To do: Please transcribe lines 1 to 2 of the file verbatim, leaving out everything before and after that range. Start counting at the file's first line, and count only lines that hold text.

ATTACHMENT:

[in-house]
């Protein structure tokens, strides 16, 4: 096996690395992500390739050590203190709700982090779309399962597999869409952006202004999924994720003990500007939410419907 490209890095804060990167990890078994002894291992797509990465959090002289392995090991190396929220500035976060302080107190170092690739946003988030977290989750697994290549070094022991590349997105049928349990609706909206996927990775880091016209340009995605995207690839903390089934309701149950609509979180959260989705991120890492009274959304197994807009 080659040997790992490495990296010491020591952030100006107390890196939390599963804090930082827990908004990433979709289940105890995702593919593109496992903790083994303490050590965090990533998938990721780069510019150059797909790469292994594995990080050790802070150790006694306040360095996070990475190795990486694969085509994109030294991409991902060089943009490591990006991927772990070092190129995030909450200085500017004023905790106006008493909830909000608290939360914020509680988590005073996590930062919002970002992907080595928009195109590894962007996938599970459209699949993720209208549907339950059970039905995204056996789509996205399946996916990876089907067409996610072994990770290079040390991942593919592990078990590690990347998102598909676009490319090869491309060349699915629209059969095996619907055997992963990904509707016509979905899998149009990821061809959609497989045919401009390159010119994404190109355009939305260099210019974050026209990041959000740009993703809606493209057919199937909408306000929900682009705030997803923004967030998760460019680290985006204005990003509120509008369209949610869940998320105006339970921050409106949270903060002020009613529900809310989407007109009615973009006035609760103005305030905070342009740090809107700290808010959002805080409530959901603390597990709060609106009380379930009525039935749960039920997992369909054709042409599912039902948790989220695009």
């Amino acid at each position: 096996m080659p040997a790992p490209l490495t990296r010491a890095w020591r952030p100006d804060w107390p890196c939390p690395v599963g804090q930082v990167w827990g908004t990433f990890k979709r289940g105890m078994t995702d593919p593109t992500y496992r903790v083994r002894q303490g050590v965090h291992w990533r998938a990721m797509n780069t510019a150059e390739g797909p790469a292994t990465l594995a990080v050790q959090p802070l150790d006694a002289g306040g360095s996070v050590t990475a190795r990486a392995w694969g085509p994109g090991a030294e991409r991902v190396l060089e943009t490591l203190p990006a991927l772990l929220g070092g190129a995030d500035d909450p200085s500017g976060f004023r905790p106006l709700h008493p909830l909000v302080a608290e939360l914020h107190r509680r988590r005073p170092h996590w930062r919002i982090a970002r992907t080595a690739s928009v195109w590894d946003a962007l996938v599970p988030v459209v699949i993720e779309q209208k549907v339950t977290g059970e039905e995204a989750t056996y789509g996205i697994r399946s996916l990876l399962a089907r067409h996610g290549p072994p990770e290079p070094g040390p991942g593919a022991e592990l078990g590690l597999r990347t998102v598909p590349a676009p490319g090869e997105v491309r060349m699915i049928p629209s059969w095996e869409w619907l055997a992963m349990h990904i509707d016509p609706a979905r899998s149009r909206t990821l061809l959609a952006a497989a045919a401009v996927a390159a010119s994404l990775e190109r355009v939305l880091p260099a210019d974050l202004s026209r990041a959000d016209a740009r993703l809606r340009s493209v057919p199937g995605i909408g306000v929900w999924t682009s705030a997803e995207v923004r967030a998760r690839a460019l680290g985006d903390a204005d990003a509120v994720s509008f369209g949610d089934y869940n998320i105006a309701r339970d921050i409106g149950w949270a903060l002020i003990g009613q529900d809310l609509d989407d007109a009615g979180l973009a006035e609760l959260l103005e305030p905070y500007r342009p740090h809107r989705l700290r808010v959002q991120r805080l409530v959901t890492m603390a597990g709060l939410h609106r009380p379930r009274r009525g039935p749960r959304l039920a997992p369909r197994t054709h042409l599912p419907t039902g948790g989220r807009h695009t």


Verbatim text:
[in-house]
């Protein structure tokens, strides 16, 4: 096996690395992500390739050590203190709700982090779309399962597999869409952006202004999924994720003990500007939410419907 490209890095804060990167990890078994002894291992797509990465959090002289392995090991190396929220500035976060302080107190170092690739946003988030977290989750697994290549070094022991590349997105049928349990609706909206996927990775880091016209340009995605995207690839903390089934309701149950609509979180959260989705991120890492009274959304197994807009 080659040997790992490495990296010491020591952030100006107390890196939390599963804090930082827990908004990433979709289940105890995702593919593109496992903790083994303490050590965090990533998938990721780069510019150059797909790469292994594995990080050790802070150790006694306040360095996070990475190795990486694969085509994109030294991409991902060089943009490591990006991927772990070092190129995030909450200085500017004023905790106006008493909830909000608290939360914020509680988590005073996590930062919002970002992907080595928009195109590894962007996938599970459209699949993720209208549907339950059970039905995204056996789509996205399946996916990876089907067409996610072994990770290079040390991942593919592990078990590690990347998102598909676009490319090869491309060349699915629209059969095996619907055997992963990904509707016509979905899998149009990821061809959609497989045919401009390159010119994404190109355009939305260099210019974050026209990041959000740009993703809606493209057919199937909408306000929900682009705030997803923004967030998760460019680290985006204005990003509120509008369209949610869940998320105006339970921050409106949270903060002020009613529900809310989407007109009615973009006035609760103005305030905070342009740090809107700290808010959002805080409530959901603390597990709060609106009380379930009525039935749960039920997992369909054709042409599912039902948790989220695009």